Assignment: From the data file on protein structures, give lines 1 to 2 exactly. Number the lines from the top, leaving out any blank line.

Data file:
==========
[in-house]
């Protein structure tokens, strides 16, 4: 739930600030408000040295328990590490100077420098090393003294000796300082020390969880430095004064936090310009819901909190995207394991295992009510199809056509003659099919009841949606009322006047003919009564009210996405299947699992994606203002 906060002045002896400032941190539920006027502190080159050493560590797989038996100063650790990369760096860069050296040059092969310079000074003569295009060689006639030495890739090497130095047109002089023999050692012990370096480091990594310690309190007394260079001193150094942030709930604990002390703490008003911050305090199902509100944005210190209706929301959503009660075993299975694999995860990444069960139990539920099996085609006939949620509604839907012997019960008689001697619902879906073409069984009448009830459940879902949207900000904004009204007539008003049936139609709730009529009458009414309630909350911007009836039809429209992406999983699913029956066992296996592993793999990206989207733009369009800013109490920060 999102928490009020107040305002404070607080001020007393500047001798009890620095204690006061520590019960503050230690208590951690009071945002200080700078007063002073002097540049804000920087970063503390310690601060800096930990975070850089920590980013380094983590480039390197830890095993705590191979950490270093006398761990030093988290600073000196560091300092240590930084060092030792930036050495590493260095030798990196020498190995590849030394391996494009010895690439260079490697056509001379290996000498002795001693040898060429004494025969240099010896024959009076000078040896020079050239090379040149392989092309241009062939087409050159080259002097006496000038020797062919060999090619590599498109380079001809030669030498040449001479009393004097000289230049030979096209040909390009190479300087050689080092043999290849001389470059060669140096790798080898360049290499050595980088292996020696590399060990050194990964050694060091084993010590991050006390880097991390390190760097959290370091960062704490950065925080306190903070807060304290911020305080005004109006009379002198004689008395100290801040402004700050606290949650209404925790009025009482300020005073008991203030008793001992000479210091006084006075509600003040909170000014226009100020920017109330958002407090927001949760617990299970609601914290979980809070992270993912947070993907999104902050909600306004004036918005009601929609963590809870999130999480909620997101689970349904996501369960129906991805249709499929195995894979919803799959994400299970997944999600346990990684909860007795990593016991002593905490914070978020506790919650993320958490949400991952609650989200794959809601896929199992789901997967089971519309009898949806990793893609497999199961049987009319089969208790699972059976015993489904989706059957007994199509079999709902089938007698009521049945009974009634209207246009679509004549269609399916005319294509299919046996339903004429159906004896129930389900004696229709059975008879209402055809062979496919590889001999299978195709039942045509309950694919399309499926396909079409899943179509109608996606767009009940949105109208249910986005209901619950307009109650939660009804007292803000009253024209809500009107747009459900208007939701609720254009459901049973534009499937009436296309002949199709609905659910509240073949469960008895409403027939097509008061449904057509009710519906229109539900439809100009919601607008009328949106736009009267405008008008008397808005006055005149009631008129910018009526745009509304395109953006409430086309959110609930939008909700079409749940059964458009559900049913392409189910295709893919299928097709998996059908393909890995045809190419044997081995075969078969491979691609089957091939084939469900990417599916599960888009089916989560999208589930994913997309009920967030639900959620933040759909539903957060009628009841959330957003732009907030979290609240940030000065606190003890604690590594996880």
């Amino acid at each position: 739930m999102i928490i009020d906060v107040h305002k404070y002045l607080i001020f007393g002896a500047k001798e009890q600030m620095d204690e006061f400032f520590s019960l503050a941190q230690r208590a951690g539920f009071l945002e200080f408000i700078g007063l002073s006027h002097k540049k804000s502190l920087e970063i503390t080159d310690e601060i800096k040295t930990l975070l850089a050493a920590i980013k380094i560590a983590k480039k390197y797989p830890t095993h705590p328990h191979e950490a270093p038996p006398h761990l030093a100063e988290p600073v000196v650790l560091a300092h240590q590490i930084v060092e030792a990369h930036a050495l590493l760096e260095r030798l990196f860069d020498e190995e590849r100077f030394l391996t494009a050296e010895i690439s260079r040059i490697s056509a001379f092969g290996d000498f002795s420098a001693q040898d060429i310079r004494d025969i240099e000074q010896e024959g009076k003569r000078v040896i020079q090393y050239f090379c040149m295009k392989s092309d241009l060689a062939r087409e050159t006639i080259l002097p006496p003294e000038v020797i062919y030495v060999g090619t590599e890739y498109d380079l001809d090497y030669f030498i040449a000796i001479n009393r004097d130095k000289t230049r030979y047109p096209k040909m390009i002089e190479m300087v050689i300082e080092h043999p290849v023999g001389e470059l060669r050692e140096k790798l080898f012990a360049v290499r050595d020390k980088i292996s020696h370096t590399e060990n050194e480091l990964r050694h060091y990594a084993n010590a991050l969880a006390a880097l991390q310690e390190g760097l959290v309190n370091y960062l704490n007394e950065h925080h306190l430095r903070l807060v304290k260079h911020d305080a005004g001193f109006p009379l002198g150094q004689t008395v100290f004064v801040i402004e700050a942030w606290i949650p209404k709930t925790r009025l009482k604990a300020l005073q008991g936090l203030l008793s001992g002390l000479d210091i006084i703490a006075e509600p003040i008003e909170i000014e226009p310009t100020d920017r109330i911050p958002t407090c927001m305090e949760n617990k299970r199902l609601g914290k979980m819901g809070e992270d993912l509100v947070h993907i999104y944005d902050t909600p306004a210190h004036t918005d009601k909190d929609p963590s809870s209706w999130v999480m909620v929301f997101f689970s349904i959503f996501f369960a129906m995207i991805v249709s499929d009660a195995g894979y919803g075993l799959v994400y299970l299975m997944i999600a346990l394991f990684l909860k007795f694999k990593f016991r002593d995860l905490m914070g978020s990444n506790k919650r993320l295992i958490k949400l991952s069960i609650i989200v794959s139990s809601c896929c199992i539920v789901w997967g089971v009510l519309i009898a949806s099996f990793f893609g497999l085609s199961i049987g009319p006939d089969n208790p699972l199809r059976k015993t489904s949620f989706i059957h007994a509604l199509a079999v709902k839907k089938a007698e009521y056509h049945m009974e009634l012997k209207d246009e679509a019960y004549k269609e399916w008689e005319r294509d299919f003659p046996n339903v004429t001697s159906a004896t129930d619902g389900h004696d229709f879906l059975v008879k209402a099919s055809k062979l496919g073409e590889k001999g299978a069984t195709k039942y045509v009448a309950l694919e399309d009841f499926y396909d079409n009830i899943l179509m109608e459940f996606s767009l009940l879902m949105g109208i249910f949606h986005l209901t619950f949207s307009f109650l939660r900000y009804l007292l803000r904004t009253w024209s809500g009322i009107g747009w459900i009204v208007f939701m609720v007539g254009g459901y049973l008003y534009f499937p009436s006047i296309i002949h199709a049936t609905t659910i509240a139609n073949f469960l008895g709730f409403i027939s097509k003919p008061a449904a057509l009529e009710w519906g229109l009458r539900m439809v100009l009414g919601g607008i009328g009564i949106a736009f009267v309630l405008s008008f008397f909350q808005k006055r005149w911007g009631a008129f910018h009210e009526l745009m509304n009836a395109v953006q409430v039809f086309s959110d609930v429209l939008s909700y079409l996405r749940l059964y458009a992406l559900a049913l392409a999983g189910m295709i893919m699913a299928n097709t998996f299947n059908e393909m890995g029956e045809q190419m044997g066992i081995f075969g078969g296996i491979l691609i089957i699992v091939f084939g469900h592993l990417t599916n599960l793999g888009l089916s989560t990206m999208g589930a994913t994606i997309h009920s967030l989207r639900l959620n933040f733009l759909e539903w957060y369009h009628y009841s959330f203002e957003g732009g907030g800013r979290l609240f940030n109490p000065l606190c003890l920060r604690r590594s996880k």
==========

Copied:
[in-house]
């Protein structure tokens, strides 16, 4: 739930600030408000040295328990590490100077420098090393003294000796300082020390969880430095004064936090310009819901909190995207394991295992009510199809056509003659099919009841949606009322006047003919009564009210996405299947699992994606203002 906060002045002896400032941190539920006027502190080159050493560590797989038996100063650790990369760096860069050296040059092969310079000074003569295009060689006639030495890739090497130095047109002089023999050692012990370096480091990594310690309190007394260079001193150094942030709930604990002390703490008003911050305090199902509100944005210190209706929301959503009660075993299975694999995860990444069960139990539920099996085609006939949620509604839907012997019960008689001697619902879906073409069984009448009830459940879902949207900000904004009204007539008003049936139609709730009529009458009414309630909350911007009836039809429209992406999983699913029956066992296996592993793999990206989207733009369009800013109490920060 999102928490009020107040305002404070607080001020007393500047001798009890620095204690006061520590019960503050230690208590951690009071945002200080700078007063002073002097540049804000920087970063503390310690601060800096930990975070850089920590980013380094983590480039390197830890095993705590191979950490270093006398761990030093988290600073000196560091300092240590930084060092030792930036050495590493260095030798990196020498190995590849030394391996494009010895690439260079490697056509001379290996000498002795001693040898060429004494025969240099010896024959009076000078040896020079050239090379040149392989092309241009062939087409050159080259002097006496000038020797062919060999090619590599498109380079001809030669030498040449001479009393004097000289230049030979096209040909390009190479300087050689080092043999290849001389470059060669140096790798080898360049290499050595980088292996020696590399060990050194990964050694060091084993010590991050006390880097991390390190760097959290370091960062704490950065925080306190903070807060304290911020305080005004109006009379002198004689008395100290801040402004700050606290949650209404925790009025009482300020005073008991203030008793001992000479210091006084006075509600003040909170000014226009100020920017109330958002407090927001949760617990299970609601914290979980809070992270993912947070993907999104902050909600306004004036918005009601929609963590809870999130999480909620997101689970349904996501369960129906991805249709499929195995894979919803799959994400299970997944999600346990990684909860007795990593016991002593905490914070978020506790919650993320958490949400991952609650989200794959809601896929199992789901997967089971519309009898949806990793893609497999199961049987009319089969208790699972059976015993489904989706059957007994199509079999709902089938007698009521049945009974009634209207246009679509004549269609399916005319294509299919046996339903004429159906004896129930389900004696229709059975008879209402055809062979496919590889001999299978195709039942045509309950694919399309499926396909079409899943179509109608996606767009009940949105109208249910986005209901619950307009109650939660009804007292803000009253024209809500009107747009459900208007939701609720254009459901049973534009499937009436296309002949199709609905659910509240073949469960008895409403027939097509008061449904057509009710519906229109539900439809100009919601607008009328949106736009009267405008008008008397808005006055005149009631008129910018009526745009509304395109953006409430086309959110609930939008909700079409749940059964458009559900049913392409189910295709893919299928097709998996059908393909890995045809190419044997081995075969078969491979691609089957091939084939469900990417599916599960888009089916989560999208589930994913997309009920967030639900959620933040759909539903957060009628009841959330957003732009907030979290609240940030000065606190003890604690590594996880």